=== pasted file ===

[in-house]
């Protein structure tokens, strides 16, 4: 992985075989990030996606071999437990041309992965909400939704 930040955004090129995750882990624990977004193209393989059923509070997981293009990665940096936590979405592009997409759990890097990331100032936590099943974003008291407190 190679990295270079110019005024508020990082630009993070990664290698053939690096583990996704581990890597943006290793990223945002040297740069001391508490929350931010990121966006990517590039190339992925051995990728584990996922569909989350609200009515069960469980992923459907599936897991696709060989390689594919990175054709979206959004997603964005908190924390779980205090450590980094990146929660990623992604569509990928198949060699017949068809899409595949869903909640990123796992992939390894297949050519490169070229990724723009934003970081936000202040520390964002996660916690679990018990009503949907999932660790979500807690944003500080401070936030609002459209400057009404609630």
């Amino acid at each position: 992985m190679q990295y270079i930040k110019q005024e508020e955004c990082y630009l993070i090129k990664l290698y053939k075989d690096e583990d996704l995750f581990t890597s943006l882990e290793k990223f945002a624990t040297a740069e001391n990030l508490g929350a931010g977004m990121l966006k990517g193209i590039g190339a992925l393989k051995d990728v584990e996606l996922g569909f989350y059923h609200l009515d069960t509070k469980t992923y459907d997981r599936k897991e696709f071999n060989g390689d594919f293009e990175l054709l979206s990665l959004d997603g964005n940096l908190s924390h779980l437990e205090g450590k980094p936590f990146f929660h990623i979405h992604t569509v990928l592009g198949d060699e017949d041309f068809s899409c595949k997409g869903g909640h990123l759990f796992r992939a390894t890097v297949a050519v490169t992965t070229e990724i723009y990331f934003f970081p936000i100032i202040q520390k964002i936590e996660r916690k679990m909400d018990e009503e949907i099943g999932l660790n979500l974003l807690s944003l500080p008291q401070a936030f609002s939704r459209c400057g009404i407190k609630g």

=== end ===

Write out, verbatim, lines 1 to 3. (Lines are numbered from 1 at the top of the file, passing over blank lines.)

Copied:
[in-house]
């Protein structure tokens, strides 16, 4: 992985075989990030996606071999437990041309992965909400939704 930040955004090129995750882990624990977004193209393989059923509070997981293009990665940096936590979405592009997409759990890097990331100032936590099943974003008291407190 190679990295270079110019005024508020990082630009993070990664290698053939690096583990996704581990890597943006290793990223945002040297740069001391508490929350931010990121966006990517590039190339992925051995990728584990996922569909989350609200009515069960469980992923459907599936897991696709060989390689594919990175054709979206959004997603964005908190924390779980205090450590980094990146929660990623992604569509990928198949060699017949068809899409595949869903909640990123796992992939390894297949050519490169070229990724723009934003970081936000202040520390964002996660916690679990018990009503949907999932660790979500807690944003500080401070936030609002459209400057009404609630």
């Amino acid at each position: 992985m190679q990295y270079i930040k110019q005024e508020e955004c990082y630009l993070i090129k990664l290698y053939k075989d690096e583990d996704l995750f581990t890597s943006l882990e290793k990223f945002a624990t040297a740069e001391n990030l508490g929350a931010g977004m990121l966006k990517g193209i590039g190339a992925l393989k051995d990728v584990e996606l996922g569909f989350y059923h609200l009515d069960t509070k469980t992923y459907d997981r599936k897991e696709f071999n060989g390689d594919f293009e990175l054709l979206s990665l959004d997603g964005n940096l908190s924390h779980l437990e205090g450590k980094p936590f990146f929660h990623i979405h992604t569509v990928l592009g198949d060699e017949d041309f068809s899409c595949k997409g869903g909640h990123l759990f796992r992939a390894t890097v297949a050519v490169t992965t070229e990724i723009y990331f934003f970081p936000i100032i202040q520390k964002i936590e996660r916690k679990m909400d018990e009503e949907i099943g999932l660790n979500l974003l807690s944003l500080p008291q401070a936030f609002s939704r459209c400057g009404i407190k609630g």